Opponents of the Flat Hill Wind Farm have branded an offer to rename the project Turakanui a Rua insulting, demeaning and tokenism.
A group of Bluff and Greenpoint residents will appeal the Invercargill City Council’s decision to give the eight-turbine farm, planned by Energy3, consent.
The decision requested Energy3 consider renaming the wind farm in consultation with the Awarua runaka, because of the Maori attachment to the land.
It included comments about the cultural significance of the area but said existing oral traditions were not enough to protect the site from development.
“If provision has to be made for the relationship of local Maori with the land on the basis of waahi tapu or other concepts of tikanga Maori then it is not sufficient for someone simply to assert a belief,” it said.
Greenpoint resident Louise Fowler-Harnett and wind farm opponent Eve Fowler-Stockwell said ignoring the cultural history of the hill and then offering to give the wind farm a Maori name was a sop.
“It’s tokenism,” Mrs Fowler-Harnett said. “They want to buy us off.”
The hill was used as a signal-fire site by Ngai Tahu and other iwi and the ridgeline was used as the main route to access Bluff Hill before the swampland in the area was drained, she said.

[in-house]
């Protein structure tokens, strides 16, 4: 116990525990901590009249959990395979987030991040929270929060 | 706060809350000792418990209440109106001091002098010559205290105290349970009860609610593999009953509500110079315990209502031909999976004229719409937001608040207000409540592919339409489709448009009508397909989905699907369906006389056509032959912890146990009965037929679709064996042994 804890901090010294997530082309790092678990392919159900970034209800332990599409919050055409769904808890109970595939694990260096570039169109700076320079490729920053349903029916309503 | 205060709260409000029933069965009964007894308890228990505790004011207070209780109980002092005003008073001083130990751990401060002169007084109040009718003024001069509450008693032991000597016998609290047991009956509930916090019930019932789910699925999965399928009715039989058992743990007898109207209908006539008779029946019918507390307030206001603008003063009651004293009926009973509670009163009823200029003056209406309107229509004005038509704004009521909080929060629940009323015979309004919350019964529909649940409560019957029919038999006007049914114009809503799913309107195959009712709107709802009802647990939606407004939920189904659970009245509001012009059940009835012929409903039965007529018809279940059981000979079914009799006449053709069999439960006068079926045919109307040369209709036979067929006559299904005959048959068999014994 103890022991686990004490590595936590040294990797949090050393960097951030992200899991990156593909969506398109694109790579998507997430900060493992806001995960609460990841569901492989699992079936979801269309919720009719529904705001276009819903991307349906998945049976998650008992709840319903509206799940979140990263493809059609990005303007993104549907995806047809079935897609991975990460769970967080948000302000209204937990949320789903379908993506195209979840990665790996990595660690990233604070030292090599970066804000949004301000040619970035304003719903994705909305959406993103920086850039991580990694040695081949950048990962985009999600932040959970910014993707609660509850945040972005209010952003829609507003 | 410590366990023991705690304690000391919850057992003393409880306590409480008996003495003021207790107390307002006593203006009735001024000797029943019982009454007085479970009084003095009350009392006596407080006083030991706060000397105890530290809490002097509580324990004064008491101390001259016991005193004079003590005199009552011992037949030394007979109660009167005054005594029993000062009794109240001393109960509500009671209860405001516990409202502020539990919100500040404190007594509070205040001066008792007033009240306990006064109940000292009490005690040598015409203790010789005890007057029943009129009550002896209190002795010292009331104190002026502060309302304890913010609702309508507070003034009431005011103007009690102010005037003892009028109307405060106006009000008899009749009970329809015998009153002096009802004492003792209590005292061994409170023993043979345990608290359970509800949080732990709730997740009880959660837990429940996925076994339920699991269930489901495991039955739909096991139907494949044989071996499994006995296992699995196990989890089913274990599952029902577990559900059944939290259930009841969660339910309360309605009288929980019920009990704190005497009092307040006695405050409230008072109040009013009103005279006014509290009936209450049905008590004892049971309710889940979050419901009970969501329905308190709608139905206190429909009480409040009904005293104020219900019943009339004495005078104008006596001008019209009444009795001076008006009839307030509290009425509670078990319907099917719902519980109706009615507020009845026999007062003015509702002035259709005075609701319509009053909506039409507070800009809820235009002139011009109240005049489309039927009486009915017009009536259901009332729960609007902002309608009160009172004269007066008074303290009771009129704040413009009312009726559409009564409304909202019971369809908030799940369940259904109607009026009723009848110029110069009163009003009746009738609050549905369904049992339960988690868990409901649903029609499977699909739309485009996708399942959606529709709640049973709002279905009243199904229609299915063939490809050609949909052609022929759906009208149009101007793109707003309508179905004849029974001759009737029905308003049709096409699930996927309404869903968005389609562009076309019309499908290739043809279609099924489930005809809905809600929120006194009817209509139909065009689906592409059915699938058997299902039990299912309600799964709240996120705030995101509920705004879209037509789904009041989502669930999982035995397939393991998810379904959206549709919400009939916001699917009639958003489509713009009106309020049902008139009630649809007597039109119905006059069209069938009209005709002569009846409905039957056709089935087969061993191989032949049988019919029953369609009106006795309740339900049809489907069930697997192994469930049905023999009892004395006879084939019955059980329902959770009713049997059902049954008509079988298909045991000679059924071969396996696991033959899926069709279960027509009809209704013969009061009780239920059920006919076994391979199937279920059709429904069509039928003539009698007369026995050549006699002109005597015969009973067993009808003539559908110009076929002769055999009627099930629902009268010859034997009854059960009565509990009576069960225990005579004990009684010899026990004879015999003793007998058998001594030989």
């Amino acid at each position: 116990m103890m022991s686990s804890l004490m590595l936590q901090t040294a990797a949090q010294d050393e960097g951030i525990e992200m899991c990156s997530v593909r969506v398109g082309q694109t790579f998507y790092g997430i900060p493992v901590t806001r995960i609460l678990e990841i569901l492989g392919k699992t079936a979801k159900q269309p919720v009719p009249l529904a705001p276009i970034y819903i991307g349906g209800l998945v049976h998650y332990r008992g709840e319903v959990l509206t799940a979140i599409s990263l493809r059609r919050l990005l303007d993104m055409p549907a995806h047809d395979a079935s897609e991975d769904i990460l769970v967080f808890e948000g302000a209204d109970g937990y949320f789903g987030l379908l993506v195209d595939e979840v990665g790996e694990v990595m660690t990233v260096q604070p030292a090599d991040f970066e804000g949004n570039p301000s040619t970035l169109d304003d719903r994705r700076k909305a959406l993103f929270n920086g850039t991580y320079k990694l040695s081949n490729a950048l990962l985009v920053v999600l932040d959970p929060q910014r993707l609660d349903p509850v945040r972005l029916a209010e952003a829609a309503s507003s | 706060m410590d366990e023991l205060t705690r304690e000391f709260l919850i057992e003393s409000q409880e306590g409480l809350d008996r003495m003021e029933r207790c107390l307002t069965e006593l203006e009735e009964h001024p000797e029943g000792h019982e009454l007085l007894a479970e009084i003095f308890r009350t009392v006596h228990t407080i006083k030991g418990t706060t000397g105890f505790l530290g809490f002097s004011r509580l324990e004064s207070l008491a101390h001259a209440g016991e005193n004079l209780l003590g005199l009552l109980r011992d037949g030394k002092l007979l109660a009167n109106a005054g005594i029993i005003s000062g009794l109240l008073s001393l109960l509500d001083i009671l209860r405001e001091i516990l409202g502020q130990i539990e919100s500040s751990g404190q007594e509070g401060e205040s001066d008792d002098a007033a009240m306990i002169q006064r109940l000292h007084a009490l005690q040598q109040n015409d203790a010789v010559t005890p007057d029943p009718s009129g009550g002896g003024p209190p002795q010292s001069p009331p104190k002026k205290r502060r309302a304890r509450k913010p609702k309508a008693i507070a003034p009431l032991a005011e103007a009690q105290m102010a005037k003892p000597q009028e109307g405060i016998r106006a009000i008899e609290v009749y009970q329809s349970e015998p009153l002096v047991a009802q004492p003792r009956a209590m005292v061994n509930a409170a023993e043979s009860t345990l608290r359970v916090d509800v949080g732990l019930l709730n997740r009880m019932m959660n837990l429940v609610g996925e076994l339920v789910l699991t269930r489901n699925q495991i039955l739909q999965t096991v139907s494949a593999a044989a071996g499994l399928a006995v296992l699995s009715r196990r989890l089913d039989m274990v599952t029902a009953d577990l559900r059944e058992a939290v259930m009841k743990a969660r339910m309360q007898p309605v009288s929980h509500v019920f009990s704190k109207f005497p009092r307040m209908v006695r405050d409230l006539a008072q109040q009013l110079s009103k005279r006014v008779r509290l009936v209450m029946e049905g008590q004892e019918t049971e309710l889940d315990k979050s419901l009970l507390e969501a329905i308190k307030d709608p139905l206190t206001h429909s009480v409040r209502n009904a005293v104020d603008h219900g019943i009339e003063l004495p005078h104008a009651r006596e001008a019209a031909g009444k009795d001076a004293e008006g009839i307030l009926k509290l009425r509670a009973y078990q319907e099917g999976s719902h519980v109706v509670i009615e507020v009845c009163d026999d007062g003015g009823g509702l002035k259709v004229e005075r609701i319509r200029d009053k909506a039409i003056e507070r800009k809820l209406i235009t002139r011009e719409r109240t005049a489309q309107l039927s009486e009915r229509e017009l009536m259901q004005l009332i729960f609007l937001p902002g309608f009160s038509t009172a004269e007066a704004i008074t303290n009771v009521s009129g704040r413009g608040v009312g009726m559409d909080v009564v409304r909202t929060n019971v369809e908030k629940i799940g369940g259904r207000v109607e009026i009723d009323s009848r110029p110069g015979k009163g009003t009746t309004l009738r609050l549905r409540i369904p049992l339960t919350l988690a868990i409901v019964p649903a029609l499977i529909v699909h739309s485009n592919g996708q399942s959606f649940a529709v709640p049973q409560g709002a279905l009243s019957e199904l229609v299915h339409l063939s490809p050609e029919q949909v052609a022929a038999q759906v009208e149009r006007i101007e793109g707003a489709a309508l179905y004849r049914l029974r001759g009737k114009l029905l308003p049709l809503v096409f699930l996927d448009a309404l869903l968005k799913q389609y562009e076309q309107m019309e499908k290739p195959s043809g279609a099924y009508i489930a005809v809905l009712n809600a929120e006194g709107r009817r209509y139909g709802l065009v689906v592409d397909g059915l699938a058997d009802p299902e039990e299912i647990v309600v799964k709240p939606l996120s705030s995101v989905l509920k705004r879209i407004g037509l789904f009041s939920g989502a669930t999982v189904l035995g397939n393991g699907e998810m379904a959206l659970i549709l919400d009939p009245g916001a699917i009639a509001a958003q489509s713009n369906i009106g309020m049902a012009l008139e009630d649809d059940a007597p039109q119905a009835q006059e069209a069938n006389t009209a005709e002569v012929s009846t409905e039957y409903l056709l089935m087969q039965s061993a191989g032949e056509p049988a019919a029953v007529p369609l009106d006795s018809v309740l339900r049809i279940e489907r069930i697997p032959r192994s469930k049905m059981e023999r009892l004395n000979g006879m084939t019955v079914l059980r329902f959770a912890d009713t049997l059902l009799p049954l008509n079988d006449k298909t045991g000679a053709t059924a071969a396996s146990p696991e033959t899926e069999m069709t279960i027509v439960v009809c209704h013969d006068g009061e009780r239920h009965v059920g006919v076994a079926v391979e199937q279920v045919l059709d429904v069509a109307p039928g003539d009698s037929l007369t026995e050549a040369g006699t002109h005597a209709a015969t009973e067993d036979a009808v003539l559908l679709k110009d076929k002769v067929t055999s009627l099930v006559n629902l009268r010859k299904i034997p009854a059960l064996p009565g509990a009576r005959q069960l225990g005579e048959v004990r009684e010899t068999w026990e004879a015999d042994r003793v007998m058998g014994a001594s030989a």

It was the middle section of the prow of Maui’s canoe, Taurapa, she said.
The other sections, Bluff Hill and the Three Sisters, are protected, but Flat Hill was not and would be ruined by the wind farm.
“They are all one piece,” Mrs Fowler-harnett said. “Top middle and bottom. You can’t have it without the middle.”
She also had concerns about the distance of the turbines from houses.
Her own house is 1.1 kilometres away.
Evidence given in support of the project by Dr Stephen Chiles, an acoustics expert, said there were more than 10 houses in Greenpoint within 2km of the site.
Mrs Fowler-Harnett showed The Southland Times documents from a board of inquiry into Mighty River Power’s Turitea wind farm project in Manawatu in 2009.
In the report, a memorandum to the board on setback distances, a series of expert reports suggested a safe distance from wind farm turbines varied between 1.5km and 3.5km.
Energy3 director Warren McNabb had contacted Mrs Fowler-Harnett other submitters against the wind farm, telling them he wanted to meet to discuss options before an expensive appeal was launched.
“An Environment Court appeal process will not only be an emotional draining exercise for all parties involved,” he said. “But will in no doubt prove to be a legally complex and costly exercise for all parties. Based on recent examples, each party’s costs in the hearing could be anywhere from $75,000 to over $150,000 especially given the need to involve lawyers and expert witnesses.”
Mrs Fowler-Harnett said she considered the letter insulting and patronising and would not respond to it.
Mr Mcnabb said Energy3 wanted to work with the community.